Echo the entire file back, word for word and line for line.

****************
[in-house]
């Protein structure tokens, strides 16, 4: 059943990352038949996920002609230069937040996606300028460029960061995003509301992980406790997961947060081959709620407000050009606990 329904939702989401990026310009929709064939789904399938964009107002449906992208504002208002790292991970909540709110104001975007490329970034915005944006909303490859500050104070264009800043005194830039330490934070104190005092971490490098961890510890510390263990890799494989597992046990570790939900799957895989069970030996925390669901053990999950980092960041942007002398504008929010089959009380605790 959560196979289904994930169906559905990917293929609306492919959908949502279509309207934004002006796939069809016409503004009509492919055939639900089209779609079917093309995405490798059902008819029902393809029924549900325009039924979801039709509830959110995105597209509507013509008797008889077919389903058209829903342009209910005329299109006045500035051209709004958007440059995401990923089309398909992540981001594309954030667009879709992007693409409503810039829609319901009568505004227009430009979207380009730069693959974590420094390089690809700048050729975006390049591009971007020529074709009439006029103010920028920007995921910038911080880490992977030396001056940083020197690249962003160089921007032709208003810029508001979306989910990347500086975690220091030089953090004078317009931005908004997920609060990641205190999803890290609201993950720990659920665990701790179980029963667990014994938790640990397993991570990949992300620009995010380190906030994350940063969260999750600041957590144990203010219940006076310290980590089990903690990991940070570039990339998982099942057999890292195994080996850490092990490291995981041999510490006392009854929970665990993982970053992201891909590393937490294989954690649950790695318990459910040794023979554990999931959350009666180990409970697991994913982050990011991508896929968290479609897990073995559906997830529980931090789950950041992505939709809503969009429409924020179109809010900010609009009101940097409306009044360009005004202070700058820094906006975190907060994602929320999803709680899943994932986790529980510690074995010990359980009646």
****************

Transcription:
[in-house]
């Protein structure tokens, strides 16, 4: 059943990352038949996920002609230069937040996606300028460029960061995003509301992980406790997961947060081959709620407000050009606990 329904939702989401990026310009929709064939789904399938964009107002449906992208504002208002790292991970909540709110104001975007490329970034915005944006909303490859500050104070264009800043005194830039330490934070104190005092971490490098961890510890510390263990890799494989597992046990570790939900799957895989069970030996925390669901053990999950980092960041942007002398504008929010089959009380605790 959560196979289904994930169906559905990917293929609306492919959908949502279509309207934004002006796939069809016409503004009509492919055939639900089209779609079917093309995405490798059902008819029902393809029924549900325009039924979801039709509830959110995105597209509507013509008797008889077919389903058209829903342009209910005329299109006045500035051209709004958007440059995401990923089309398909992540981001594309954030667009879709992007693409409503810039829609319901009568505004227009430009979207380009730069693959974590420094390089690809700048050729975006390049591009971007020529074709009439006029103010920028920007995921910038911080880490992977030396001056940083020197690249962003160089921007032709208003810029508001979306989910990347500086975690220091030089953090004078317009931005908004997920609060990641205190999803890290609201993950720990659920665990701790179980029963667990014994938790640990397993991570990949992300620009995010380190906030994350940063969260999750600041957590144990203010219940006076310290980590089990903690990991940070570039990339998982099942057999890292195994080996850490092990490291995981041999510490006392009854929970665990993982970053992201891909590393937490294989954690649950790695318990459910040794023979554990999931959350009666180990409970697991994913982050990011991508896929968290479609897990073995559906997830529980931090789950950041992505939709809503969009429409924020179109809010900010609009009101940097409306009044360009005004202070700058820094906006975190907060994602929320999803709680899943994932986790529980510690074995010990359980009646």